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Stories of Brethren stewards * April 5, 2017


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Photo by Matt DeBall

Can these bones live?
By Matt DeBall, coordinator of Donor Communications

“The hand of the LORD came upon me, and… set me down in the middle of a valley; it was full of bones.... [God] said to me, ‘Mortal, can these bones live?’ I answered, ‘O Lord GOD, you know.’ Then [God] said to me, ‘Prophesy to these bones, and say to them: O dry bones, hear the word of the LORD.… I will cause breath to enter you, and you shall live’” (Ezekiel 37:1-5).

Nothing reveals death and destruction more clearly than a large heap of bones. For Ezekiel, this vision represented the destruction of his beloved people—the destruction of God’s chosen nation. Ezekiel must have been horrified and full of despair as he surveyed this valley of death.
flowers
The resurrection power of
God still works today
.”
Photo by Cheryl Brumbaugh-Cayford


Though our circumstances may not be as dire as Ezekiel’s vision, they can sometimes feel very similar. Even without intentionally searching, it’s easy to find decay in our world—in the brutal destruction of human life, in the ever-widening chasm of animosity between opposing groups, and, in general, in the diminishing focus to care for all people. If God asked us if broken forms could be restored, our words might mimic those of Ezekiel—whether of despair (“O Lord, [only] you know [if it’s possible]”) or even disgust (“O Lord, [surely] you know [it isn’t possible]”). What reason could we have to respond differently?

Thankfully, the God who asks the question is also the God who answers it. In Ezekiel’s vision, God instructed him to prophesy to the bones, and in response, God breathed new life into them and regenerated those broken bodies. This was a promise of restoration for Israel, but was it just a vision or a metaphor? Surely such things don’t happen in real life.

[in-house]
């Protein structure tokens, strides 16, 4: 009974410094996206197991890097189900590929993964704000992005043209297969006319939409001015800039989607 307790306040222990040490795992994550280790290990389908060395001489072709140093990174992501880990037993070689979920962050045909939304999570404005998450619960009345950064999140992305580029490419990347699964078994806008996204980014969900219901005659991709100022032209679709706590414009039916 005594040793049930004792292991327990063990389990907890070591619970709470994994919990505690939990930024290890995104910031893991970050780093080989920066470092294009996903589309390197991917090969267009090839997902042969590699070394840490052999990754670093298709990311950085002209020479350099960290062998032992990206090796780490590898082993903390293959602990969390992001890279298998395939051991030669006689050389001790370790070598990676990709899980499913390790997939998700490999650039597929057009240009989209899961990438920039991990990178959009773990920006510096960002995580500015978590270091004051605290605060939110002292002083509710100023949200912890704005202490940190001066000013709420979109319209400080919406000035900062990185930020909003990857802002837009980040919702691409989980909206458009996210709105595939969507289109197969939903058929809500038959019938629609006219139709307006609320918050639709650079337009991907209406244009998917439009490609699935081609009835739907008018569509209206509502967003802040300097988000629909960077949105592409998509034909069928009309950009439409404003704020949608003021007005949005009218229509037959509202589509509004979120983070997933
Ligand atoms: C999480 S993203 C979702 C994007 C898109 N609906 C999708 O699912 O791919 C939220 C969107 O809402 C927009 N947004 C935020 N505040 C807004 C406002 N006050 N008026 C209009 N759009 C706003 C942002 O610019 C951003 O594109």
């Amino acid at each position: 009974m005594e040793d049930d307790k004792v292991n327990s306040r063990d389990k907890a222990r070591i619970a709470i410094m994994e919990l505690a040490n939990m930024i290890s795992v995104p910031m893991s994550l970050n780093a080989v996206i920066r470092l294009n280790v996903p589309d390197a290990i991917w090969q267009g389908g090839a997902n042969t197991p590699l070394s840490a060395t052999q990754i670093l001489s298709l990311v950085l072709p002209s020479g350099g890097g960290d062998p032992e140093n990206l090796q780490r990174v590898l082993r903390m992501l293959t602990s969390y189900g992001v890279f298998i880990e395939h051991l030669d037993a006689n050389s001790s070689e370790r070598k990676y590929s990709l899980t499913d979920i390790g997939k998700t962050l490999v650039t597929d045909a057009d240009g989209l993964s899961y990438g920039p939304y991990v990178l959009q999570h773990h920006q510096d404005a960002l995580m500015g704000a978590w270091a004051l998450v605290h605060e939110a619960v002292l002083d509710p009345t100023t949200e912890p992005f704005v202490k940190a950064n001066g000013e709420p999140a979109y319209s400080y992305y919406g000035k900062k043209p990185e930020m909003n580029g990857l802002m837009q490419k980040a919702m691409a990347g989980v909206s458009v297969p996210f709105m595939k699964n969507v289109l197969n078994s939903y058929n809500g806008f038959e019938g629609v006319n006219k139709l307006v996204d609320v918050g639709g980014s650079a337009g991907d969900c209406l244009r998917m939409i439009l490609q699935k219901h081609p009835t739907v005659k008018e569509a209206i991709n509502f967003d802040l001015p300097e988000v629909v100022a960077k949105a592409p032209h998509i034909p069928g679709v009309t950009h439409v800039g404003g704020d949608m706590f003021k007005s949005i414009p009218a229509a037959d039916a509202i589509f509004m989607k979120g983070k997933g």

As we approach Easter, we remember that God does more than tell wonderful stories. We remember Jesus, the Savior, who became a lifeless bag of bones but did not stay that way. Though the conditions of nature declare that dry bones cannot be re-animated, the Creator and Redeemer of all life is not bound by these principles. What was only a shadow of hope in the vision of Ezekiel is fully realized in the resurrection of Jesus. And what God has done once, God can surely do again.

The resurrection power of God still works today. The new life of Jesus is the new life that we experience in following him. The resurrected body of Jesus is represented each year in the new life of plants and flowers. Though we may not see renewal in all areas and realms of life, God invites us to speak to any pile of bones, declaring God’s promise for restoration.

May we have the courage to accept God’s promise for restoration and declare it to a world full of death and decay. May God once again breathe new life into dry bones.

Learn more about the work of the Church of the Brethren at www.brethren.org or make an Easter gift to the ministries that you love at www.brethren.org/give .
 



Inspiration 2017 Generations NOAC logo

www.brethren.org/noac



Inspiration 2017


“One generation commends
your works to another;

they tell of your mighty acts”
(Psalm 145:4).


National Older
Adult Conference
September 4-8
Lake Junaluska, N.C.


Register today at
www.brethren.org/noac

 


“Out of the deepest despair and the darkness of death, you bring new life and light and hope. May we be bearers of your life and light in the world, so that others may see your life in us, and know that you love them, that we love them and we pray for them.”

—A prayer based on John 3:16 by Lisa Krieg,
written for Easter Sunday. Find this and other resources on the Anabaptist Worship Exchange
at www.anabaptistworshipexchange.org.

 

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Donor Relations department photo 2Matt DeBall, John Hipps, Mark Flory Steury,
Cherise Glunz, and Traci Rabenstein.

Watch for our
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April 19
.

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